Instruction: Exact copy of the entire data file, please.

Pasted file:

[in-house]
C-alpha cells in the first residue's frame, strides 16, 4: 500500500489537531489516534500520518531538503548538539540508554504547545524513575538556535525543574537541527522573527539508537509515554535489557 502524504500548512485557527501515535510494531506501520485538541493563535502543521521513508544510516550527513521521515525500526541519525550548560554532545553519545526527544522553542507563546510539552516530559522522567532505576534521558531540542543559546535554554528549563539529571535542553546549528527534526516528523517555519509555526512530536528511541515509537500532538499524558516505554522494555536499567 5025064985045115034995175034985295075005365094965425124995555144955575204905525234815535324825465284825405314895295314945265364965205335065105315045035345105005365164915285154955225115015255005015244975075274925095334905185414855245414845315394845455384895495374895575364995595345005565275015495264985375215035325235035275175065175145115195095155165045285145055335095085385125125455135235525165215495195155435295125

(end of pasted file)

[in-house]
C-alpha cells in the first residue's frame, strides 16, 4: 500500500489537531489516534500520518531538503548538539540508554504547545524513575538556535525543574537541527522573527539508537509515554535489557 502524504500548512485557527501515535510494531506501520485538541493563535502543521521513508544510516550527513521521515525500526541519525550548560554532545553519545526527544522553542507563546510539552516530559522522567532505576534521558531540542543559546535554554528549563539529571535542553546549528527534526516528523517555519509555526512530536528511541515509537500532538499524558516505554522494555536499567 5025064985045115034995175034985295075005365094965425124995555144955575204905525234815535324825465284825405314895295314945265364965205335065105315045035345105005365164915285154955225115015255005015244975075274925095334905185414855245414845315394845455384895495374895575364995595345005565275015495264985375215035325235035275175065175145115195095155165045285145055335095085385125125455135235525165215495195155435295125